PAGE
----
Windows Phone 7 Mondrian port challenges explained in layman’s terms

Connected.LargeDa_G has written a layman’s version of the challenges facing those intent on porting the leaked HTC Mondrian Windows Phone 7 to another (like HTC HD2) handset.

He writes:

The Mondrian NBH posted in this thread is a format that HTC uses, that you can consider a "container" like a cup or a box. We know this format fully and can dump and create it at will (NBHImageTool)

The qualcomm snapdragon can be thought of a miniature dual-core computer. It is different from a normal computer that has dual cores in an important way: Each core is assigned it’s own block of memory, and runs its own operating system. There is a shared block of memory allowing the 2 operating systems to communicate with each other.

Inside that .nbh container, are some more containers. One is "radio.nb" – inside here is the various software that drives the "second processor". Another is "spl.nb" – this contains the tri-color bootloader that most of you are familiar with as HardSPL. This bootloader has changed considerably for WP7 and it’s layout will need to be determined. Another is "unknown-0x0804.nb", as you might guess we don’t know what that is yet Finally, there’s "os.nb" – the last container. This one has the OS we want to work with (WP7), and really it’s not os.nb as that is the format used on WM6, so far all the WP7 ROMs ive seen use the "flash.store.bin" container format. My NBHImageTool currently names the output file incorrectly as os.nb. I will update a future version to check the actual content of the file and name it properly (flash.store.bin)

In order for us to port the OS from one device to another, one basic thing we need to be able to do is "dump" the "flash.store.bin" container format to its components (I did this manually with a hex editor, and posted on post 2 of this thread), and re-build the flash.store.bin from those components (after we’ve edited them to do the actual "porting")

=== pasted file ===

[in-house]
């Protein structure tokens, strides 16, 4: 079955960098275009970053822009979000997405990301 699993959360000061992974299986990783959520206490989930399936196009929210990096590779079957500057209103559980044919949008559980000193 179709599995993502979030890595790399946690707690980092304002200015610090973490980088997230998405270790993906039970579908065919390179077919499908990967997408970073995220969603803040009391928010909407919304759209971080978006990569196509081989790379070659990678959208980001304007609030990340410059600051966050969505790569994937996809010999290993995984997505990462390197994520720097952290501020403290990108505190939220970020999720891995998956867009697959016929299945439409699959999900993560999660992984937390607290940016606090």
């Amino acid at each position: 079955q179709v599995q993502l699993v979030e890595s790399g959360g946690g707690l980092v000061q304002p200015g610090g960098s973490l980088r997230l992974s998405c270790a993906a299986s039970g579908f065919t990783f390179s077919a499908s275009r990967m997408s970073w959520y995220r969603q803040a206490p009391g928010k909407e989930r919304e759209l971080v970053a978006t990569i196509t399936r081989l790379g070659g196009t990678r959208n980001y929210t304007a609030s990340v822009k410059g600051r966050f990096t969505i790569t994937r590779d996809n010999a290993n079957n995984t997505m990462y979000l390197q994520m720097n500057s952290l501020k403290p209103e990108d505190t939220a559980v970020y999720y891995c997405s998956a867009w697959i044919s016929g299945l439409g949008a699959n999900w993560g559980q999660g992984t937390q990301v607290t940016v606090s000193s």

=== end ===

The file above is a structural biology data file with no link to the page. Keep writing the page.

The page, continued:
We don’t yet know the flash.store.bin container format, which is the current hurdle i’m working on. Once we are able to easily dump/rebuild that, there are a number of other challenges to meet, such as how we relocate modules to function on another device. Modules are built with a pre-determined memory layout, and each device has a different memory layout. On WM6.x ROMs we have the tool "g’reloc" or "wmreloc" or "platformrebuilder" to handle this for us. With WP7 ROMs the memory layout is entirely different, so a new tool needs to be developed.

We currently don’t yet know how the memory layout looks, i’ve just been going by CE6 documentation on MSDN. If we’re lucky not much has changed in that regard, and we’ll be able to create a relocation tool based on that documentation.

Anything that has changed since then will need to be reverse engineered. If that is necessary it probably won’t be likely until we can get hands on a device running WP7, inject some native code, and figure out the memory layout and other such goodies.
So, assuming we have those things hammered out (we don’t yet), we need to make our current device bootloaders able to load the WP7 OS. This would be accomplished using some ARM assembly trickery. This is where JTAG comes in because there’s a high probability of bricking and we will be able to obtain debug output from the process to determine where any failures are occuring (and there will be failures!) – another hurdle with this is that it’s looking like there is only one JTAG unit capable of supporting the snapdragon at this moment, and it costs upwards of 4x the original donation drive guesstimate, which is far too expensive for this project. I’m currently researching alternatives. It’s looking like I will end up having to go with one of the less expensive "home brew" JTAG models and writing my own Snapdragon support into OpenOCD (the open source debugger platform that the "home brew" JTAGgers use) – that is far from a trivial task and i’m not looking forward to it at all 😛

Once that’s hammered out, we’ll be at a place where the OS itself is loading up. However it is quite likely at that point, some of the drivers will fail to work (hopefully not basic ones such as the kernel, display, etc.) – here we’ll have to perform some more trickery to get the drivers functioning properly. One potential problem is that since we will be using our original device’s radio.nb, more than likely the protocol the drivers use to communicate with it will be different. This will need to be changed.

Now, all of the above stuff needs to be packaged into a deployment system that’s user friendly, and relatively fail-safe (we don’t want bricks!)

At that point, it’s "done" – not complicated at all, right?

The above certainly sounds like a momentous job, doesn’t it. Follow Da_G on twitter here for the latest on the effort.

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